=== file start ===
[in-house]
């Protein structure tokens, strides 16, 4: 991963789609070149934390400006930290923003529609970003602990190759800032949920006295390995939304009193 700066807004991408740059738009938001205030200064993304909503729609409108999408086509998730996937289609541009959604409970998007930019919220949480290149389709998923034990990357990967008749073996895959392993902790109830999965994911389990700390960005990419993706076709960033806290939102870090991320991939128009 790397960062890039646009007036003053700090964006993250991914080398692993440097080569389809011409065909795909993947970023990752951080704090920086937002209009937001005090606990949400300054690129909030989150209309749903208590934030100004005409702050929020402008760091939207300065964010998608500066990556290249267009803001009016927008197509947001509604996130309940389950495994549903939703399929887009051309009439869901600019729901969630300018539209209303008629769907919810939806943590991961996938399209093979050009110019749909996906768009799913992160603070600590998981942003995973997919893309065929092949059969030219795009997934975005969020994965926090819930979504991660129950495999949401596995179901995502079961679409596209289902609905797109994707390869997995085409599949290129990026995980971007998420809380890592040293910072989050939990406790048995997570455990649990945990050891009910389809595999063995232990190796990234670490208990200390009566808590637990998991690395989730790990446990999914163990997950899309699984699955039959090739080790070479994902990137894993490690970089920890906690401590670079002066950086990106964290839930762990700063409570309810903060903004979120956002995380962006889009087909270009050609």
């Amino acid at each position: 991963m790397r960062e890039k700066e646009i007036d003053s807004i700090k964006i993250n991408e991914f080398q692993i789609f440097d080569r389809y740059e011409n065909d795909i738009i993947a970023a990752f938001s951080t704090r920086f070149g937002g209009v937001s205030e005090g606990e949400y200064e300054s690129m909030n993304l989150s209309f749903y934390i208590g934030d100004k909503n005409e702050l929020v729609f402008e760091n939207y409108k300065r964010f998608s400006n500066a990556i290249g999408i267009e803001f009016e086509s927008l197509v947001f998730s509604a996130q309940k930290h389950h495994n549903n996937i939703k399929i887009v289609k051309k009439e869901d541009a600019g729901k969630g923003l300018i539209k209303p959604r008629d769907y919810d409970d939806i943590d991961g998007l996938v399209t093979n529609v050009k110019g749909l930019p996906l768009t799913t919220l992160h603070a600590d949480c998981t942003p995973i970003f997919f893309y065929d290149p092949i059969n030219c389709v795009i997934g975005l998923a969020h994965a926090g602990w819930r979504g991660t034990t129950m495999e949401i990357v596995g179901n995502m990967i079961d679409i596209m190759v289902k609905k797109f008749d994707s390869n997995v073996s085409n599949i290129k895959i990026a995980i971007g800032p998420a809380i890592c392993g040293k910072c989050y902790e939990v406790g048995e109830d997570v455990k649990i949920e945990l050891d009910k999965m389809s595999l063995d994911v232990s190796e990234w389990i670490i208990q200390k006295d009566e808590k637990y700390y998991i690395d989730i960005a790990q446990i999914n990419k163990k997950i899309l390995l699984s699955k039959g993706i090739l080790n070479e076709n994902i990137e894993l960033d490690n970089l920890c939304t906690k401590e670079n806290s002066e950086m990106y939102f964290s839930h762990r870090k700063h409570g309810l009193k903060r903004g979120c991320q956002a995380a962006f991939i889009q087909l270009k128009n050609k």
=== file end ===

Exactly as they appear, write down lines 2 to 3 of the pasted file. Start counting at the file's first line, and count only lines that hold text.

């Protein structure tokens, strides 16, 4: 991963789609070149934390400006930290923003529609970003602990190759800032949920006295390995939304009193 700066807004991408740059738009938001205030200064993304909503729609409108999408086509998730996937289609541009959604409970998007930019919220949480290149389709998923034990990357990967008749073996895959392993902790109830999965994911389990700390960005990419993706076709960033806290939102870090991320991939128009 790397960062890039646009007036003053700090964006993250991914080398692993440097080569389809011409065909795909993947970023990752951080704090920086937002209009937001005090606990949400300054690129909030989150209309749903208590934030100004005409702050929020402008760091939207300065964010998608500066990556290249267009803001009016927008197509947001509604996130309940389950495994549903939703399929887009051309009439869901600019729901969630300018539209209303008629769907919810939806943590991961996938399209093979050009110019749909996906768009799913992160603070600590998981942003995973997919893309065929092949059969030219795009997934975005969020994965926090819930979504991660129950495999949401596995179901995502079961679409596209289902609905797109994707390869997995085409599949290129990026995980971007998420809380890592040293910072989050939990406790048995997570455990649990945990050891009910389809595999063995232990190796990234670490208990200390009566808590637990998991690395989730790990446990999914163990997950899309699984699955039959090739080790070479994902990137894993490690970089920890906690401590670079002066950086990106964290839930762990700063409570309810903060903004979120956002995380962006889009087909270009050609």
């Amino acid at each position: 991963m790397r960062e890039k700066e646009i007036d003053s807004i700090k964006i993250n991408e991914f080398q692993i789609f440097d080569r389809y740059e011409n065909d795909i738009i993947a970023a990752f938001s951080t704090r920086f070149g937002g209009v937001s205030e005090g606990e949400y200064e300054s690129m909030n993304l989150s209309f749903y934390i208590g934030d100004k909503n005409e702050l929020v729609f402008e760091n939207y409108k300065r964010f998608s400006n500066a990556i290249g999408i267009e803001f009016e086509s927008l197509v947001f998730s509604a996130q309940k930290h389950h495994n549903n996937i939703k399929i887009v289609k051309k009439e869901d541009a600019g729901k969630g923003l300018i539209k209303p959604r008629d769907y919810d409970d939806i943590d991961g998007l996938v399209t093979n529609v050009k110019g749909l930019p996906l768009t799913t919220l992160h603070a600590d949480c998981t942003p995973i970003f997919f893309y065929d290149p092949i059969n030219c389709v795009i997934g975005l998923a969020h994965a926090g602990w819930r979504g991660t034990t129950m495999e949401i990357v596995g179901n995502m990967i079961d679409i596209m190759v289902k609905k797109f008749d994707s390869n997995v073996s085409n599949i290129k895959i990026a995980i971007g800032p998420a809380i890592c392993g040293k910072c989050y902790e939990v406790g048995e109830d997570v455990k649990i949920e945990l050891d009910k999965m389809s595999l063995d994911v232990s190796e990234w389990i670490i208990q200390k006295d009566e808590k637990y700390y998991i690395d989730i960005a790990q446990i999914n990419k163990k997950i899309l390995l699984s699955k039959g993706i090739l080790n070479e076709n994902i990137e894993l960033d490690n970089l920890c939304t906690k401590e670079n806290s002066e950086m990106y939102f964290s839930h762990r870090k700063h409570g309810l009193k903060r903004g979120c991320q956002a995380a962006f991939i889009q087909l270009k128009n050609k």